There is scope to improve the allocation of education resources. In GCC countries, staff compensation represents a much larger share of the education recurrent expenditure compared to the OECD average1 (OECD 2016). This suggests that financial resources allocated to quality-enhancing inputs such as teacher training and teaching and learning materials may not be sufficient.

High staff levels are likely to be the primary factor explaining the relatively high per-student cost in GCC countries. On average, the TSR (per 100 students) for GCC countries is around 9, while in OECD and in EM countries the ratio is around 7 and 6, respectively. While the TSR varies amongst the GCC countries, all countries fall well below the efficiency frontier (i.e. given the number of teachers per 100 students, net school enrollment should be higher to reach the frontier). In addition, a high nonteaching staff to teaching staff ratio (e.g. close to a third of staff in Oman are non-teaching staff) and high growth in total staff compensation and allowances explain the relatively high costs.

uA01fig04

Teacher Ratios and School Enrollment

(Primary, latest value available)

Citation: Policy Papers 2017, 065; 10.5089/9781498346214.007.A001

Source: IMF FAD Expenditure Assessment Tool (EAT); and World Bank.1/ Vertical dash lines and horizontal dash lines are the average of the GCC.2/ There is no data on net school enrollment for Bahrain.

A reduction in the teacher and non-teaching staff headcount can be an effective measure to increase the efficiency of education spending. This could be achieved by redirecting the ensuing savings towards programs that improve teacher performance and quality of educational materials and other learning resources while maintaining the TSR close to the levels observed in OECD countries. Implementing a per-student financing formula such as in the Netherlands could ensure that wage costs remain in line with the number of students (IMF, 2014f).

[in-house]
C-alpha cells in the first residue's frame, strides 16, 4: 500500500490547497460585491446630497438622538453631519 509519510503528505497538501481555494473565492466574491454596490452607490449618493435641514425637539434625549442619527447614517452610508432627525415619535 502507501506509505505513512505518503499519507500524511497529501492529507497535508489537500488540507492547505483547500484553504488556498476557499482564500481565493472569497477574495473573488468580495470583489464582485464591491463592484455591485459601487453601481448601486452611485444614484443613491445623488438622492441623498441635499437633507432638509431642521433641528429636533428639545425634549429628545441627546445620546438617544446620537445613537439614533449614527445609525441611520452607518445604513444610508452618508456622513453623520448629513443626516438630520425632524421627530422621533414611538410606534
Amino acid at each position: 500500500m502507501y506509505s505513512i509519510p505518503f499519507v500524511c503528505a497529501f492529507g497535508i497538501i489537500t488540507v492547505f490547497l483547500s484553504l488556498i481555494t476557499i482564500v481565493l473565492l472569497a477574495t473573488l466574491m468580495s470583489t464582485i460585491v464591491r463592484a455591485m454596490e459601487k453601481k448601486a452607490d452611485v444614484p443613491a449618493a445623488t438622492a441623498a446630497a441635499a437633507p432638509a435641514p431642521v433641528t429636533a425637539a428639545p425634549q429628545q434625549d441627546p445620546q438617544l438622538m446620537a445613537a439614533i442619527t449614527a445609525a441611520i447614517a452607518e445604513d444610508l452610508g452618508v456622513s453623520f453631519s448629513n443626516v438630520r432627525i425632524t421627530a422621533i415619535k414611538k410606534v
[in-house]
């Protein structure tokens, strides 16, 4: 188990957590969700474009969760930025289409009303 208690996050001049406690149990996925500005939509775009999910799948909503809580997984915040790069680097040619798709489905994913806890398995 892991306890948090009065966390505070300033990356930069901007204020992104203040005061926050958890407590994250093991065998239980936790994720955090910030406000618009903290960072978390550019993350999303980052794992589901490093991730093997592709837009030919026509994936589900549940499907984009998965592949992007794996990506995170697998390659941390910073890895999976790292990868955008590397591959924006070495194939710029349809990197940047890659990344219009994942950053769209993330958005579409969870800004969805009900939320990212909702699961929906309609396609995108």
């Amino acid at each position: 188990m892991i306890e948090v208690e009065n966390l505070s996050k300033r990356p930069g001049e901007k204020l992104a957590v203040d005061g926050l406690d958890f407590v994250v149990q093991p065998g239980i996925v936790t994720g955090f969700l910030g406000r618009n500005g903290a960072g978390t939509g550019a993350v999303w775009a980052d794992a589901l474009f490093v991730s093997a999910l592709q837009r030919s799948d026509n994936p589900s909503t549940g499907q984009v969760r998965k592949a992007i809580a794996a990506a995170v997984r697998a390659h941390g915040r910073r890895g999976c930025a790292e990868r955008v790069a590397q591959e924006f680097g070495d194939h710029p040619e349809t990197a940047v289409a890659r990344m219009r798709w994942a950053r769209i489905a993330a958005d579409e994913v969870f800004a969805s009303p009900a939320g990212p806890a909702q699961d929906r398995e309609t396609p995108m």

1 For example, in Oman, this share is close to 90 percent.

Health Sector Reforms

GCC countries have achieved substantial improvements in health outcomes during recent decades. An increase has been recorded in life expectancy and infant mortality rates have fallen substantially. In terms of infant mortality, GCC countries have narrowed the gap with the OECD average substantially, but the life expectancy gap remains broadly unchanged.

uA01fig05

Health Spending and Outcomes

Citation: Policy Papers 2017, 065; 10.5089/9781498346214.007.A001

Sources: World Health Organization; World Bank, World Development Indicators; and IMF staff calculations1/ GCC per capita spending is based on national population. GCC data does not include Qatar or UAE. It also does not include Kuwait for years 1995-96 and 2014.

Improvements in major health outcomes in GCC countries were accompanied by increased health spending. Per capita health spending has been on an upward trend and spending in percent of GDP has recently picked up in most GCC countries. Still, both indicators remain substantially below the OECD averages, possibly reflecting the young demographic structure and the large size of the expatriate population which usually do not benefit from some of the health services provided by the government.

GCC countries, however, appear to have non-negligible health spending inefficiencies. Their distance to frontier suggests scope for potential savings without compromising health outcomes. The average healthy life expectancy (HALE)1 in the GCC region is close to 67 years, marginally above the average for the emerging markets and below that for the OECD countries. Total per capita health spending (in PPP adjusted terms) varies amongst the GCC countries, but all countries fall below the efficiency frontier (i.e. given the amount of health care spending, life expectancy should be higher to reach the frontier).

uA01fig06

Health Efficiency Frontier

(Latest value available)

Citation: Policy Papers 2017, 065; 10.5089/9781498346214.007.A001

Source: IMF FAD Expenditure Assessment Tool (EAT); World Bank; and World Health Organization.

Health systems in GCC countries are dominated by the public sector and provide strong financial protection for nationals. The out-of-pocket health spending accounts on average for 13 percent of total health spending. Except for Bahrain, this is below both emerging market and OECD averages as well as below the range of 15–20 percent that some studies have suggested as a threshold in terms of excessive financial burden on households (WHO 2010).